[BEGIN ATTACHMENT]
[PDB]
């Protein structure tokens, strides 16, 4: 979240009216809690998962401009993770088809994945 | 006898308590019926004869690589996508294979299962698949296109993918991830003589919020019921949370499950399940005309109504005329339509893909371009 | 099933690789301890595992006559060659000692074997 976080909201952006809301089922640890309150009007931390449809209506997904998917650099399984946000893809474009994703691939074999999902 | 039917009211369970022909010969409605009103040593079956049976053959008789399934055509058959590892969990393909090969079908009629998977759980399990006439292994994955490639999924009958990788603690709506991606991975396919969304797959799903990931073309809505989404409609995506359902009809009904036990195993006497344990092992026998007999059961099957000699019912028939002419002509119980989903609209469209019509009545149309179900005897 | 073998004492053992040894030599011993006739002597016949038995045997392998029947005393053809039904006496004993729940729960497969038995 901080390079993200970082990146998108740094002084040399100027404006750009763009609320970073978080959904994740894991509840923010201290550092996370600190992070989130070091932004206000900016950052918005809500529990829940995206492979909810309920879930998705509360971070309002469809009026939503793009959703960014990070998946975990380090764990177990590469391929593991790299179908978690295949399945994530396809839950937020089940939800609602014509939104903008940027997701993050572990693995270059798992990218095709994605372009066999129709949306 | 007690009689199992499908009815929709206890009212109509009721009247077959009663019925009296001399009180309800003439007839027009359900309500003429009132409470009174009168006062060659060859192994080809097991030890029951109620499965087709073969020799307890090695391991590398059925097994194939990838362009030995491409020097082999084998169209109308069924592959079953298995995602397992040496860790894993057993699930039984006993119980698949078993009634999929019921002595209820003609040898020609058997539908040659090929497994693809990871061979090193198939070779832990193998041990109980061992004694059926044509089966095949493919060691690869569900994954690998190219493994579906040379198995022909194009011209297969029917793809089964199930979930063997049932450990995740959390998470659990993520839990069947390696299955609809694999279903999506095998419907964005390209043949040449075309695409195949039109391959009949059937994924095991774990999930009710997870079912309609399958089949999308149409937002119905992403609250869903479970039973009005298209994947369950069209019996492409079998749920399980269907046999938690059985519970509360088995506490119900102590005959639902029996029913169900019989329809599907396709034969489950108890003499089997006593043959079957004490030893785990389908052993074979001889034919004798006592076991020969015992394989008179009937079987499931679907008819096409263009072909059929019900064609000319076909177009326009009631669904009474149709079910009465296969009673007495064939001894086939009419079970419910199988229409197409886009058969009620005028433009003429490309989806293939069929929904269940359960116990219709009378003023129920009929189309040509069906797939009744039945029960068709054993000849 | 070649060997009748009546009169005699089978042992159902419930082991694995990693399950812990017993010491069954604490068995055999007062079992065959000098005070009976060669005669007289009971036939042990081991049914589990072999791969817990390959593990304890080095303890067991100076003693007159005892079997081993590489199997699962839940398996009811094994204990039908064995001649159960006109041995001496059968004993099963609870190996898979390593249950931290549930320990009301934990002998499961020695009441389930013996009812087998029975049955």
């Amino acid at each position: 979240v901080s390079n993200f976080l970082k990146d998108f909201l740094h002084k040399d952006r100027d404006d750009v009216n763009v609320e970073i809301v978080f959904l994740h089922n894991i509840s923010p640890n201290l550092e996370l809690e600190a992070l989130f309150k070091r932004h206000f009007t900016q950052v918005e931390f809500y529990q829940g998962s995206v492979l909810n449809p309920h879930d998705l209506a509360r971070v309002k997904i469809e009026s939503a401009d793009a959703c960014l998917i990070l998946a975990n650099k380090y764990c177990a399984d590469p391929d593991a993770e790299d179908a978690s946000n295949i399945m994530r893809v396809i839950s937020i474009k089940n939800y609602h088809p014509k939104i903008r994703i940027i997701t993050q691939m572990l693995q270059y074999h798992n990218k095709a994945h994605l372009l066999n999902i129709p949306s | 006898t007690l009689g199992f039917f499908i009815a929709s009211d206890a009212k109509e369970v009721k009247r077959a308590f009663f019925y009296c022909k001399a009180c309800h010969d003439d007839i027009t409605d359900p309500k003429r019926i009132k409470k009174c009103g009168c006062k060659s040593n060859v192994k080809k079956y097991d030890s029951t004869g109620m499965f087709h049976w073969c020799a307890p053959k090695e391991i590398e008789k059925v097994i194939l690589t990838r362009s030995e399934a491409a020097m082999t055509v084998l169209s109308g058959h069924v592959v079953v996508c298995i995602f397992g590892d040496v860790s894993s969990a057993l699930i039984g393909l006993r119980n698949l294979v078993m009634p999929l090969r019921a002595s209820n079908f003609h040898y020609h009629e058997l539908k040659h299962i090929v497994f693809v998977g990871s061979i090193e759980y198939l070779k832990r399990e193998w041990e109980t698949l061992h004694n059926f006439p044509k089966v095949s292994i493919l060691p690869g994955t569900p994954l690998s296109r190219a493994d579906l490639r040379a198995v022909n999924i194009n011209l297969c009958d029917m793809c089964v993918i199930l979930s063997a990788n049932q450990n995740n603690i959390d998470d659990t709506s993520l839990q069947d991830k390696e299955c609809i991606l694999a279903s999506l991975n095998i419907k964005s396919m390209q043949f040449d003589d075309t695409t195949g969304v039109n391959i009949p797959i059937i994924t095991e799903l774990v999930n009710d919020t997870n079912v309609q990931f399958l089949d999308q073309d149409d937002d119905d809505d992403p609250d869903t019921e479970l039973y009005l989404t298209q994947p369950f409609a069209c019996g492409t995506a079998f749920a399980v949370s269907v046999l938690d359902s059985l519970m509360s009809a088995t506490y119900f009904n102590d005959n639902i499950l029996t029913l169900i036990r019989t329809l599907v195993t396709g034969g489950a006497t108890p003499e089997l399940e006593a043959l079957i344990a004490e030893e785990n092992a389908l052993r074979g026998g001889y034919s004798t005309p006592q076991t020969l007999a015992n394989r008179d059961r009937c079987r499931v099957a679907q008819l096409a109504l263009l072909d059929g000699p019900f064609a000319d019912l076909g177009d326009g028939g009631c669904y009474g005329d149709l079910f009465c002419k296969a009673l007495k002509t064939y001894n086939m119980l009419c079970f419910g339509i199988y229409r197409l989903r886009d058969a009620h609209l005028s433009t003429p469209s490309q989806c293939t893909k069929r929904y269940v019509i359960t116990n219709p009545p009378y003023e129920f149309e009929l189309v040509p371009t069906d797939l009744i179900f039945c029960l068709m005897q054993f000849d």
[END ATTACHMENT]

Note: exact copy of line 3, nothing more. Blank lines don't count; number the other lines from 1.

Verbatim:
């Amino acid at each position: 979240v901080s390079n993200f976080l970082k990146d998108f909201l740094h002084k040399d952006r100027d404006d750009v009216n763009v609320e970073i809301v978080f959904l994740h089922n894991i509840s923010p640890n201290l550092e996370l809690e600190a992070l989130f309150k070091r932004h206000f009007t900016q950052v918005e931390f809500y529990q829940g998962s995206v492979l909810n449809p309920h879930d998705l209506a509360r971070v309002k997904i469809e009026s939503a401009d793009a959703c960014l998917i990070l998946a975990n650099k380090y764990c177990a399984d590469p391929d593991a993770e790299d179908a978690s946000n295949i399945m994530r893809v396809i839950s937020i474009k089940n939800y609602h088809p014509k939104i903008r994703i940027i997701t993050q691939m572990l693995q270059y074999h798992n990218k095709a994945h994605l372009l066999n999902i129709p949306s | 006898t007690l009689g199992f039917f499908i009815a929709s009211d206890a009212k109509e369970v009721k009247r077959a308590f009663f019925y009296c022909k001399a009180c309800h010969d003439d007839i027009t409605d359900p309500k003429r019926i009132k409470k009174c009103g009168c006062k060659s040593n060859v192994k080809k079956y097991d030890s029951t004869g109620m499965f087709h049976w073969c020799a307890p053959k090695e391991i590398e008789k059925v097994i194939l690589t990838r362009s030995e399934a491409a020097m082999t055509v084998l169209s109308g058959h069924v592959v079953v996508c298995i995602f397992g590892d040496v860790s894993s969990a057993l699930i039984g393909l006993r119980n698949l294979v078993m009634p999929l090969r019921a002595s209820n079908f003609h040898y020609h009629e058997l539908k040659h299962i090929v497994f693809v998977g990871s061979i090193e759980y198939l070779k832990r399990e193998w041990e109980t698949l061992h004694n059926f006439p044509k089966v095949s292994i493919l060691p690869g994955t569900p994954l690998s296109r190219a493994d579906l490639r040379a198995v022909n999924i194009n011209l297969c009958d029917m793809c089964v993918i199930l979930s063997a990788n049932q450990n995740n603690i959390d998470d659990t709506s993520l839990q069947d991830k390696e299955c609809i991606l694999a279903s999506l991975n095998i419907k964005s396919m390209q043949f040449d003589d075309t695409t195949g969304v039109n391959i009949p797959i059937i994924t095991e799903l774990v999930n009710d919020t997870n079912v309609q990931f399958l089949d999308q073309d149409d937002d119905d809505d992403p609250d869903t019921e479970l039973y009005l989404t298209q994947p369950f409609a069209c019996g492409t995506a079998f749920a399980v949370s269907v046999l938690d359902s059985l519970m509360s009809a088995t506490y119900f009904n102590d005959n639902i499950l029996t029913l169900i036990r019989t329809l599907v195993t396709g034969g489950a006497t108890p003499e089997l399940e006593a043959l079957i344990a004490e030893e785990n092992a389908l052993r074979g026998g001889y034919s004798t005309p006592q076991t020969l007999a015992n394989r008179d059961r009937c079987r499931v099957a679907q008819l096409a109504l263009l072909d059929g000699p019900f064609a000319d019912l076909g177009d326009g028939g009631c669904y009474g005329d149709l079910f009465c002419k296969a009673l007495k002509t064939y001894n086939m119980l009419c079970f419910g339509i199988y229409r197409l989903r886009d058969a009620h609209l005028s433009t003429p469209s490309q989806c293939t893909k069929r929904y269940v019509i359960t116990n219709p009545p009378y003023e129920f149309e009929l189309v040509p371009t069906d797939l009744i179900f039945c029960l068709m005897q054993f000849d």